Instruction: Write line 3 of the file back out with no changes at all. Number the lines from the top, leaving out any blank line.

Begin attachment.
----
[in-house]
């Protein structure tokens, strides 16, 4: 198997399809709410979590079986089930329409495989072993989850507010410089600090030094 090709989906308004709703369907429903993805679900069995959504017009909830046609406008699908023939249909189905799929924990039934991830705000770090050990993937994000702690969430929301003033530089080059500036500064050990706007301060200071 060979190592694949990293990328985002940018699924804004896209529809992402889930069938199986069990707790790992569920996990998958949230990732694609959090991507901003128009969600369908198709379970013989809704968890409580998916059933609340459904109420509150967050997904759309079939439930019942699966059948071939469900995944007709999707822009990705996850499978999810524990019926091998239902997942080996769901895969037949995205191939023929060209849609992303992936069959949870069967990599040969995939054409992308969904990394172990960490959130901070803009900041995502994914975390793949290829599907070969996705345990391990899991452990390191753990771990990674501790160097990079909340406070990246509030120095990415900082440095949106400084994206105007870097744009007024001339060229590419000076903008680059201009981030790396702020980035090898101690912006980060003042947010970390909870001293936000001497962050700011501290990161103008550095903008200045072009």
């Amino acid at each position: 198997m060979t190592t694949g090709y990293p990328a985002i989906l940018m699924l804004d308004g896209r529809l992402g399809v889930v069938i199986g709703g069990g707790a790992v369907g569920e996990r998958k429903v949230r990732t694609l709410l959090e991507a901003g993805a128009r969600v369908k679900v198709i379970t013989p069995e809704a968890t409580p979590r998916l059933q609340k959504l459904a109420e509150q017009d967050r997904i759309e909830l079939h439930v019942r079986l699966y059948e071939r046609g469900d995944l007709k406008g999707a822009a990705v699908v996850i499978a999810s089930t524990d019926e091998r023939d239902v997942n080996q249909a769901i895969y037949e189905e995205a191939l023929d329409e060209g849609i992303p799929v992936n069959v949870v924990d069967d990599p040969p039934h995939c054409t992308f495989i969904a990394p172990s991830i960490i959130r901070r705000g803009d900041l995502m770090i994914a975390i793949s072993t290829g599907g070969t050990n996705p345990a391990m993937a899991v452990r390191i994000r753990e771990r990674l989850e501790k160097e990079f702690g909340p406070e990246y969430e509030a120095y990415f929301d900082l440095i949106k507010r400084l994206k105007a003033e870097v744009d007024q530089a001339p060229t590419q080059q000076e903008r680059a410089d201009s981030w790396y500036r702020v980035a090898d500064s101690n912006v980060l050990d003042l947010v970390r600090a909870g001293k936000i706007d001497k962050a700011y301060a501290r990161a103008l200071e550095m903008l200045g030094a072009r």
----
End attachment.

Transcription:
């Amino acid at each position: 198997m060979t190592t694949g090709y990293p990328a985002i989906l940018m699924l804004d308004g896209r529809l992402g399809v889930v069938i199986g709703g069990g707790a790992v369907g569920e996990r998958k429903v949230r990732t694609l709410l959090e991507a901003g993805a128009r969600v369908k679900v198709i379970t013989p069995e809704a968890t409580p979590r998916l059933q609340k959504l459904a109420e509150q017009d967050r997904i759309e909830l079939h439930v019942r079986l699966y059948e071939r046609g469900d995944l007709k406008g999707a822009a990705v699908v996850i499978a999810s089930t524990d019926e091998r023939d239902v997942n080996q249909a769901i895969y037949e189905e995205a191939l023929d329409e060209g849609i992303p799929v992936n069959v949870v924990d069967d990599p040969p039934h995939c054409t992308f495989i969904a990394p172990s991830i960490i959130r901070r705000g803009d900041l995502m770090i994914a975390i793949s072993t290829g599907g070969t050990n996705p345990a391990m993937a899991v452990r390191i994000r753990e771990r990674l989850e501790k160097e990079f702690g909340p406070e990246y969430e509030a120095y990415f929301d900082l440095i949106k507010r400084l994206k105007a003033e870097v744009d007024q530089a001339p060229t590419q080059q000076e903008r680059a410089d201009s981030w790396y500036r702020v980035a090898d500064s101690n912006v980060l050990d003042l947010v970390r600090a909870g001293k936000i706007d001497k962050a700011y301060a501290r990161a103008l200071e550095m903008l200045g030094a072009r």